In a city under occupation, one in which many ostensibly certain truths were up for debate, Yahya Kemal’s choice to begin his essay with a retelling of the city’s conquest thus made a particular claim about Eyüp and Istanbul more generally in a period of rapid change.
Istanbul had been under the joint occupation of British, French, and Italian forces since November 1918. For some, the city’s occupation was experienced as a cause for celebration. For others, it was an occasion for despair. Yet regardless of residents’ evaluation of the city’s occupation, the cultural geographies of the city’s everyday life were reconfigured in far-reaching ways. Although the Ottoman Empire still existed as a political entity in 1922 and was ostensibly governed by Sultan Mehmed VI and a succession of cabinets from Istanbul, it was clear to everyone involved that the future of both Istanbul and the empire would bear no resemblance to the empire that entered World War in 1914.
What would the city’s complex social, religious, economic, and linguistic landscapes look like in the event of a nationalist victory? What would the city’s future look like in the event of a nationalist defeat? In newspapers, the satirical press, and the broader urban culture of 1922, writers, intellectuals, artists, residents, refugees, and visitors alike both critiqued the city’s present and imagined many possible futures. The city was home to nationalists, internationalists, liberals, conservatives, refugees, exiles, itinerant Sufis, South Asian migrants, Islamists, Communists, pan-Turkists, and more. Newspapers were published in Ottoman Turkish, French, Greek, Armenian, and English, addressing a multilingual audience across the city. There were fliers pasted to walls, a vibrant magazine trade, bustling coffeehouses and reading rooms. Live music and records connected Istanbul’s streets—and above all the bustling center of Beyoğlu—to the world.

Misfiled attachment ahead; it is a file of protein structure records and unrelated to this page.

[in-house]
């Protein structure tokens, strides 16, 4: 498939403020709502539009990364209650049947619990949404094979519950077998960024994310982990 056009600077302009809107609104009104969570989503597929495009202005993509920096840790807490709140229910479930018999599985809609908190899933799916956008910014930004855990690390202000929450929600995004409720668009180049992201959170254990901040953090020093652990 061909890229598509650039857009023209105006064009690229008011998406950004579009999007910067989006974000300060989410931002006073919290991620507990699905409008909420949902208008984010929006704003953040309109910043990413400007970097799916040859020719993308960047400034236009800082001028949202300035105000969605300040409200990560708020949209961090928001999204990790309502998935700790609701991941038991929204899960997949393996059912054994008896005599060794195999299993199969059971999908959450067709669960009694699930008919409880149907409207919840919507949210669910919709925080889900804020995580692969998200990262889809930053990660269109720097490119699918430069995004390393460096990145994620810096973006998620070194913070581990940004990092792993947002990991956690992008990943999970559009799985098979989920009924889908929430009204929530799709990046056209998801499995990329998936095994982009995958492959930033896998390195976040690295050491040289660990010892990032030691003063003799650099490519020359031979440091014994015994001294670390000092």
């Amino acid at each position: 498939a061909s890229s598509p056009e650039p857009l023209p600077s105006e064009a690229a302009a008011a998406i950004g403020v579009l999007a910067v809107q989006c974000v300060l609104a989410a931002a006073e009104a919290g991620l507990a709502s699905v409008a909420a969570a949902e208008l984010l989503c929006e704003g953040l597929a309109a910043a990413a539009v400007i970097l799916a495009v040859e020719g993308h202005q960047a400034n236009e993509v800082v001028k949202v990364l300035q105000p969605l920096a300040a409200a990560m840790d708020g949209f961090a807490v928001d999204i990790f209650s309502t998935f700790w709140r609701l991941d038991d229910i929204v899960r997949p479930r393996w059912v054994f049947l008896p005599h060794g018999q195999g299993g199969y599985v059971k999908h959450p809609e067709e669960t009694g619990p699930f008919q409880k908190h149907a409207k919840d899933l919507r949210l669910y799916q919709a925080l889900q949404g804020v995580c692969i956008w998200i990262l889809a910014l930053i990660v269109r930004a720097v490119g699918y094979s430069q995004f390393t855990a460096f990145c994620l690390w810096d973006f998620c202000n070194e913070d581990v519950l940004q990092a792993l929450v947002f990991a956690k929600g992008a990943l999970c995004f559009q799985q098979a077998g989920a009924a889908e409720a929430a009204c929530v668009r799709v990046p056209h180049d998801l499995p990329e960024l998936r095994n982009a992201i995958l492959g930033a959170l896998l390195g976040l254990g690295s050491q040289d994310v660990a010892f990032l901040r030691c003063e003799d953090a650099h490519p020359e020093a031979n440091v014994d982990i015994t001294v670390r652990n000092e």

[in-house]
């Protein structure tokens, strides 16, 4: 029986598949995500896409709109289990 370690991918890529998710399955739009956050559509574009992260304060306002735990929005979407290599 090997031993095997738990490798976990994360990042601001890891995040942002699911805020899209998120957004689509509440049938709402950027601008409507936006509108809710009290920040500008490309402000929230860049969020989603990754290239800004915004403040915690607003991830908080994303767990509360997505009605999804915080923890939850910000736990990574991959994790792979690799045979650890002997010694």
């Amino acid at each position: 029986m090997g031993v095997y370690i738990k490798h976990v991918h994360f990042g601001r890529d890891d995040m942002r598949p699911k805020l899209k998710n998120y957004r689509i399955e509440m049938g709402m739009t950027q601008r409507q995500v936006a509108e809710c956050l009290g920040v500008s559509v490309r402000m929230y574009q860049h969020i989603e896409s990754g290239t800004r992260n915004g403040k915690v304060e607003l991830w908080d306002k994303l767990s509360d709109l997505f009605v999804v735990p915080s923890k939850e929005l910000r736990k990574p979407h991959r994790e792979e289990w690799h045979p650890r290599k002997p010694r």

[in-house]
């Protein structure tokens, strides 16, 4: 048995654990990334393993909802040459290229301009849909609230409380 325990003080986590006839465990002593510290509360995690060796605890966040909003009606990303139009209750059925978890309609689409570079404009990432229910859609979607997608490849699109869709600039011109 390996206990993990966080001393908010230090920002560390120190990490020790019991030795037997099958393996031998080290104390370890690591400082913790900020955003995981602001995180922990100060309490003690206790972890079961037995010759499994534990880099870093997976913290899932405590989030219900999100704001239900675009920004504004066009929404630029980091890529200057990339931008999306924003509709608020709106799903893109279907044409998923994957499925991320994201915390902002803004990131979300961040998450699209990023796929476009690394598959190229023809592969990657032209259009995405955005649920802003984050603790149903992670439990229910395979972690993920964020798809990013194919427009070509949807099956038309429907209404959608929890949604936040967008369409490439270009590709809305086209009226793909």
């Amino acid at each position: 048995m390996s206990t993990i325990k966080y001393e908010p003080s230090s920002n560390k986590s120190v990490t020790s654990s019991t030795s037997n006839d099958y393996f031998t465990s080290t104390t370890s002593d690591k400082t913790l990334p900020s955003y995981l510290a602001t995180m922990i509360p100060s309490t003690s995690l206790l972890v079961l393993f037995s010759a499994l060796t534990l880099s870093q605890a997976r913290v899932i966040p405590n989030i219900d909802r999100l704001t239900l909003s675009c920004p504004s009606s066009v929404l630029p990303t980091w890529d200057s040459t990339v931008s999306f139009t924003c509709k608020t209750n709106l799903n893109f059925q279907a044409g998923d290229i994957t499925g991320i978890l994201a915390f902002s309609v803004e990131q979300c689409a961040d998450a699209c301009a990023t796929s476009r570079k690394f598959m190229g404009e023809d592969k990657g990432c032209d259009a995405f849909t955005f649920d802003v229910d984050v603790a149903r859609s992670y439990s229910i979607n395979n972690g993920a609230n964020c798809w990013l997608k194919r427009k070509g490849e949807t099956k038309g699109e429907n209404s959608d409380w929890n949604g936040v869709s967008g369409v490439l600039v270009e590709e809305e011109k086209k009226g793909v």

Although these debates were especially urgent in 1922, they were by no means new to the city. Istanbul had long been a city located at the intersection of multiple geographical imaginaries, but the nature of their intersection shifted markedly over the course of the nineteenth century. Political, cultural, social, religious, and economic changes helped to place Istanbul in relation to the world in a new way. For example, the articulation of new “traditions” across Europe during this period spurred projects within the Ottoman Empire to define a new kind of relationship between citizen and state. The expansion of communication and transportation networks provided new opportunities to move and reimagine themselves. In this context of migration, transformation, dispossession, and exclusion, the connections that defined the worlds of Islam also shifted in profound ways…. Istanbul’s relationship with the broader world had been changing over the course of the nineteenth century, but the period between the Second Constitutional Revolution in 1908 and Yahya Kemal’s 1922 essay was even more consequential. The Balkan Wars of 1912–13 and the utter devastation of World War I called into question what the empire was, what it meant to be Ottoman, what it meant to be Turkish, and what it meant to be Muslim.